The Note of the Future?
Posted on 6/17/2014
In 1983, notes made of polymer were issued by the Isle of Man, but these prototypes were defective and were eventually discontinued. Five years later, the Reserve Bank of Australia reintroduced polymer banknotes, this time made of long-lasting polypropylene. In 1996, Australia converted to polymer notes entirely, with dozens of countries introducing polymer notes of their own.
Since Paper Money Guaranty is based in the United States, the train of thought around here naturally arrives on the subject of the dollar and its future. The subject of polymer dollars has been explored by economists and numismatists for quite some time. While proponents cite polymer’s durability and enhanced security features (detailed here), detractors point out the higher cost and the risk of notes sticking together or melting in the sun. However, despite these concerns eight countries have fully converted to polymer: Australia, Bermuda, Brunei, Canada, New Zealand, Papua New Guinea, Romania and Vietnam. The United Kingdom and India are both exploring their options, and the former is expected to convert in 2016. But why have these countries chosen polymer for their banknotes? Canada is one of the newer converts, having made the switch in 2011. Their reasoning is justified, given the statistic of 470 counterfeits for every million Canadian dollars in circulation. The intricate design windows are difficult to forge, but Mexico has found counterfeiting has grown despite that country’s switch to polymer, while Canadian counterfeiting has dropped, along with every other country using the material.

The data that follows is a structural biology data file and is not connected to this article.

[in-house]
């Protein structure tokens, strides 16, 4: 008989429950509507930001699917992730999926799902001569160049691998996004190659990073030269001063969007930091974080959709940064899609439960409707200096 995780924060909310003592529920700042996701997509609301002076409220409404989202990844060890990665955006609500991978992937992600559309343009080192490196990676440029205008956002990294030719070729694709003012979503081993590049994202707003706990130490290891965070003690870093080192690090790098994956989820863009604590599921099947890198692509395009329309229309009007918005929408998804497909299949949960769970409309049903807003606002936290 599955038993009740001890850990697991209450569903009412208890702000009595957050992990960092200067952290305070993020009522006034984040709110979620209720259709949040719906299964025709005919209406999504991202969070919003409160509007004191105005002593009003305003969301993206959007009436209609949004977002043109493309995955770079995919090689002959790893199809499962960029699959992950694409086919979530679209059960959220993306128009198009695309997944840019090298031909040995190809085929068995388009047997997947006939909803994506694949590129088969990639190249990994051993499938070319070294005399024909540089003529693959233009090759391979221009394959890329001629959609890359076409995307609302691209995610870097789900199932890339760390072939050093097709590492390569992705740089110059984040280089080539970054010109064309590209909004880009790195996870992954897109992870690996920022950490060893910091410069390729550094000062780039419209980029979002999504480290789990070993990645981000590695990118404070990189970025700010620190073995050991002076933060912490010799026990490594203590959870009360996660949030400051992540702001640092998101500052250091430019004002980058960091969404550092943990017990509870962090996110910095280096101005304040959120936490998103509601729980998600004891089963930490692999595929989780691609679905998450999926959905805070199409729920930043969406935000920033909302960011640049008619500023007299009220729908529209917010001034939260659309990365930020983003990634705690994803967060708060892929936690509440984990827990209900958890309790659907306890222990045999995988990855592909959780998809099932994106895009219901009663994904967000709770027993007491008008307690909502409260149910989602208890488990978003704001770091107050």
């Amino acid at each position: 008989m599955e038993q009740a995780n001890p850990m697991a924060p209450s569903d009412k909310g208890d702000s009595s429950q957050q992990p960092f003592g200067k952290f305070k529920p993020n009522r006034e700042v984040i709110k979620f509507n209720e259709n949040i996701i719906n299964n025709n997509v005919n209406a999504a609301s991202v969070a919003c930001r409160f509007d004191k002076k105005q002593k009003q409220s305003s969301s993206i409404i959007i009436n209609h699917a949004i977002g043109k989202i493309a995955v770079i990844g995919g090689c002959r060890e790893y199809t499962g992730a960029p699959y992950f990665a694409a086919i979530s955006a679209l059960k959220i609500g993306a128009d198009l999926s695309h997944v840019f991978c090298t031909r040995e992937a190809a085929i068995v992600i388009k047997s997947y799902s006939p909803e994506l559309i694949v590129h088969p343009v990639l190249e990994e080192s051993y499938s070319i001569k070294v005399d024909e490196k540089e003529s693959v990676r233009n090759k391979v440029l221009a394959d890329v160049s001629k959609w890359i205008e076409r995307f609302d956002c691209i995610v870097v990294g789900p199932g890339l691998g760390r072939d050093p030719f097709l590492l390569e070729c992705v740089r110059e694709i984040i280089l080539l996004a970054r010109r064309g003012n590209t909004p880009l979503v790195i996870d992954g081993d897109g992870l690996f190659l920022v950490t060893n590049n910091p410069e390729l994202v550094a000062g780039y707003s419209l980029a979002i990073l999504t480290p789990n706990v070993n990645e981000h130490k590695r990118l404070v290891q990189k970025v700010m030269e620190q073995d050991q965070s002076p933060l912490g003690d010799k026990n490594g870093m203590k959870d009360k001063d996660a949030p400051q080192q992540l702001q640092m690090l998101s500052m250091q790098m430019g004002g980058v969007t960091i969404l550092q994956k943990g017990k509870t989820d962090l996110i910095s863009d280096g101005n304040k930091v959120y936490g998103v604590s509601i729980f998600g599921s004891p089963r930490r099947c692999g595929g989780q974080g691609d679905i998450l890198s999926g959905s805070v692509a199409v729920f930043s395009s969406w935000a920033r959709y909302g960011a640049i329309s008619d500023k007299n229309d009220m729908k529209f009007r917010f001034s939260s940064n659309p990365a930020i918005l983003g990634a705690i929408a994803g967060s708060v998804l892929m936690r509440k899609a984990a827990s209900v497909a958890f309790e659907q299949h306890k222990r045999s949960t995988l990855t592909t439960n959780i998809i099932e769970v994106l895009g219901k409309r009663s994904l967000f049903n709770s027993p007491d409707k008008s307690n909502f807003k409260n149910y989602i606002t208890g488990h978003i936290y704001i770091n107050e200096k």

Despite these facts, some have predicted that the United States will never fully convert to polymer, even as the new $100 note contains polymer “microlenses” to reveal latent images. Their pessimism derives from the theory that Crane & Co., the manufacturer of the United States’ paper money stock have “amazingly strong lobbyists on Capitol Hill,” while also mentioning the late Senator Ted Kennedy and his apparent power to prevent changes to dollar banknotes. With these theories in mind, you can see why higher production prices and decreased business for Crane & Co. would lead polymer talks to go nowhere. Additionally, other countries can be cited as reasons for the United States’ hesitation, as Thai citizens customarily fold their notes, it is more difficult with polymer notes, and the blazing sun of Nigeria faded the ink on a trial run of polymer notes, leading to a return to cotton paper.
In conclusion, while polymer might have its advantages as it relates to security, unless the production methods change, cotton paper will continue to be the material of choice for the United States dollar for the foreseeable future. As for other countries, time will tell whether or not polymer notes have the capacity for improvement, because if pricing and its numerous flaws can be corrected, it would certainly be interesting to see the continuation of new varieties pass through the halls of PMG.